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Placeholder Vs Justice

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Maria A. Tisdale

April 3, 2012

English 113

Professor Norman

Placeholder versus Justice

Have you ever lived in a "hood?" Ever been homeless or stressed trying to figure out how you would be able to pay for a residence? Do you know what it feels like to wonder how you are going to pay for school in order to make a decent living for yourself? If you have never struggled, how can you judge someone's actions based off their struggles?

Ladies and gentleman of the jury, my defendant Chance Haze is not the evil, heartless, murderous man the prosecutors are trying to convince you into believing he is. The prosecutor correctly told you at the age of 11, Chance went to a Juvenile Correction facility for murder. Would it make Chance look less evil if you knew that the murder he was previously convicted for, although connected to, he did not actually commit? One day walking from school, Chance's girlfriend Silver and her best friend Missy were attacked by the older cousin of their school bully Chena. Silver and Missy were both stubborn females, who believed in standing up for themselves; but Silver the nice person her mom raised her to be, also believed in defending people who could not stand up for themselves (pg.#16). Chena's Cousin was recently released from juvenile and was very crazy and homicidal and eventually ended up stabbing a teacher that came to disperse the gathering of pumped up students. He then, beat up Missy, beat up Silver and when he was close to cutting Silver, Chance interfered and hit him with a brick. The fight ended up in an alley, where Chena's cousin was stabbed and killed to death. It appeared that Chance killed him, seeing as though he was the only other person in the alley and he walked out with the knife in his hand. In all actuality, the person who killed Chena was a 9 year old illegal immigrant from Spain, named Hollis. Chance had often looked out for Hollis, providing him with medical care when he caught pneumonia, so Hollis couldn't let Chena harm Chance, and Chance couldn't let Hollis go to jail for murder (pg.#24). It's this particular relationship in fact, being his "brother's keeper," which has landed Chance in this court room.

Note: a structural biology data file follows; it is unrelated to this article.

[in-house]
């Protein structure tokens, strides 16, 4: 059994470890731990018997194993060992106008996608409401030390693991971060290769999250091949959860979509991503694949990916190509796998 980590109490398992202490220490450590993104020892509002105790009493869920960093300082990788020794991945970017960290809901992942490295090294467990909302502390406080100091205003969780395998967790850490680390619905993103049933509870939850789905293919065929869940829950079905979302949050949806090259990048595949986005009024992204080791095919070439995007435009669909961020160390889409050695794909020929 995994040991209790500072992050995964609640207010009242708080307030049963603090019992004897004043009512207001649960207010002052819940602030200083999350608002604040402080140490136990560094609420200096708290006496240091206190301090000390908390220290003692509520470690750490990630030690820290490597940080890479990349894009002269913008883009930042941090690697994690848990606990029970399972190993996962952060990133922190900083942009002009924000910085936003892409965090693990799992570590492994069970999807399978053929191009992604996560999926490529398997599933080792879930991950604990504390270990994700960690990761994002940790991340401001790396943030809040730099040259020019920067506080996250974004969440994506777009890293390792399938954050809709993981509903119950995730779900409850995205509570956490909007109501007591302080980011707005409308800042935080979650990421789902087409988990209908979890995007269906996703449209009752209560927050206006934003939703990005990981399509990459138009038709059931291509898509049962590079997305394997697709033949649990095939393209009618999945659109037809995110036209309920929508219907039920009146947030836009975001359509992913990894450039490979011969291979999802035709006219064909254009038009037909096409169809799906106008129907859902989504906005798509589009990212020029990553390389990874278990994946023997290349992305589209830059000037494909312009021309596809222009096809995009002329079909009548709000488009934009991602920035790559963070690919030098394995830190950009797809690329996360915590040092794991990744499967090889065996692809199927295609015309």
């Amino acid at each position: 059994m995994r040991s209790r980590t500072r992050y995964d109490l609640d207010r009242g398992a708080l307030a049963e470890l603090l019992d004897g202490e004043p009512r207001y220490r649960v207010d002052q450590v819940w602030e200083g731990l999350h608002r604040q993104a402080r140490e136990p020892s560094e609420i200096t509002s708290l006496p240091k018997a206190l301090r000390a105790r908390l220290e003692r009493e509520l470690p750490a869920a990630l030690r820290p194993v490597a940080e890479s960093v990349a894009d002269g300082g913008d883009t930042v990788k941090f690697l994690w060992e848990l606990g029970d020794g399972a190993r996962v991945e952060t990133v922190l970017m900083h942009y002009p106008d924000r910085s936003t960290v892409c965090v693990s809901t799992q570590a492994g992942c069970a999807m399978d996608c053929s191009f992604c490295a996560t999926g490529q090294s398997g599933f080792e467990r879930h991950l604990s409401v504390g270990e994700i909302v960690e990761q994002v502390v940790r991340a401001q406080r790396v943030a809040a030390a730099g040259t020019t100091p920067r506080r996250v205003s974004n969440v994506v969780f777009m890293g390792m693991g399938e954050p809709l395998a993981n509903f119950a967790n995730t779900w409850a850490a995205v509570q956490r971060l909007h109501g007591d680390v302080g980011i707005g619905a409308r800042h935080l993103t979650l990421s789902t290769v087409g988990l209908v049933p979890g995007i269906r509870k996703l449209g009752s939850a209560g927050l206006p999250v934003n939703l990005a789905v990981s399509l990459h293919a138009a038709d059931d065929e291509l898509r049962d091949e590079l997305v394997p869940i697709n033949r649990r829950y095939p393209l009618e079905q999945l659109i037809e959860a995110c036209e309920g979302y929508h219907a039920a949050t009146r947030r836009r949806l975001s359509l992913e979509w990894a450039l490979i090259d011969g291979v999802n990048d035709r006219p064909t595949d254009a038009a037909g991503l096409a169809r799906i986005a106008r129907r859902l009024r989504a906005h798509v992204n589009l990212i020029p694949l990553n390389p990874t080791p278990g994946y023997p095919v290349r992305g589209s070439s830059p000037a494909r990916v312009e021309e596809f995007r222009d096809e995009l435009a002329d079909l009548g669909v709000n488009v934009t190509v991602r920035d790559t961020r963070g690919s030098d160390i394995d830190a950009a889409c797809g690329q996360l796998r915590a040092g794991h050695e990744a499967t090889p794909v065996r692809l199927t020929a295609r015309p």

America's judicial system often sends people to jail with the intentions that the person will come out rehabilitated and will be a productive member of society. Ironically, it is often very hard for the former convict to find a decent paying job that is legal, due to their conviction. After a while, in some cases the convict reverts to his or her old ways in order to provide a living for themselves. When Chance was released from jail, he ended up joining forces with Hollis, and becoming dominant forces in the drug-dealing business. Chance

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